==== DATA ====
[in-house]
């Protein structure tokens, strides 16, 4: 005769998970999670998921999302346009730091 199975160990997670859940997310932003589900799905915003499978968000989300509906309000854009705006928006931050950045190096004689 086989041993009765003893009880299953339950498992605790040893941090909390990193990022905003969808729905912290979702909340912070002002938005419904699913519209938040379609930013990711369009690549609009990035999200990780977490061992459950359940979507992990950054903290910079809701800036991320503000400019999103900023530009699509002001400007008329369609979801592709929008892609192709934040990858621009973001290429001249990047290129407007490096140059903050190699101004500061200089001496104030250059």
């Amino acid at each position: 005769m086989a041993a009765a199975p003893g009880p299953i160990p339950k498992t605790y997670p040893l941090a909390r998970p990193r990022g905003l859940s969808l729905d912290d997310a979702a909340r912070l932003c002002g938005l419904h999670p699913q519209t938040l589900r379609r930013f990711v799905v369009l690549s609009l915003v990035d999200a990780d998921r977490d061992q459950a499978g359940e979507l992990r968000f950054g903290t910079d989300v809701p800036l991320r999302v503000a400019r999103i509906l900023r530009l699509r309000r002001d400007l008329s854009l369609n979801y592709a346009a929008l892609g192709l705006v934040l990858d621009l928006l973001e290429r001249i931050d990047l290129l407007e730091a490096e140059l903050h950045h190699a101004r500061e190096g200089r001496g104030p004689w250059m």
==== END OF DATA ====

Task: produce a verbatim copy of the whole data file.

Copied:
[in-house]
């Protein structure tokens, strides 16, 4: 005769998970999670998921999302346009730091 199975160990997670859940997310932003589900799905915003499978968000989300509906309000854009705006928006931050950045190096004689 086989041993009765003893009880299953339950498992605790040893941090909390990193990022905003969808729905912290979702909340912070002002938005419904699913519209938040379609930013990711369009690549609009990035999200990780977490061992459950359940979507992990950054903290910079809701800036991320503000400019999103900023530009699509002001400007008329369609979801592709929008892609192709934040990858621009973001290429001249990047290129407007490096140059903050190699101004500061200089001496104030250059």
């Amino acid at each position: 005769m086989a041993a009765a199975p003893g009880p299953i160990p339950k498992t605790y997670p040893l941090a909390r998970p990193r990022g905003l859940s969808l729905d912290d997310a979702a909340r912070l932003c002002g938005l419904h999670p699913q519209t938040l589900r379609r930013f990711v799905v369009l690549s609009l915003v990035d999200a990780d998921r977490d061992q459950a499978g359940e979507l992990r968000f950054g903290t910079d989300v809701p800036l991320r999302v503000a400019r999103i509906l900023r530009l699509r309000r002001d400007l008329s854009l369609n979801y592709a346009a929008l892609g192709l705006v934040l990858d621009l928006l973001e290429r001249i931050d990047l290129l407007e730091a490096e140059l903050h950045h190699a101004r500061e190096g200089r001496g104030p004689w250059m």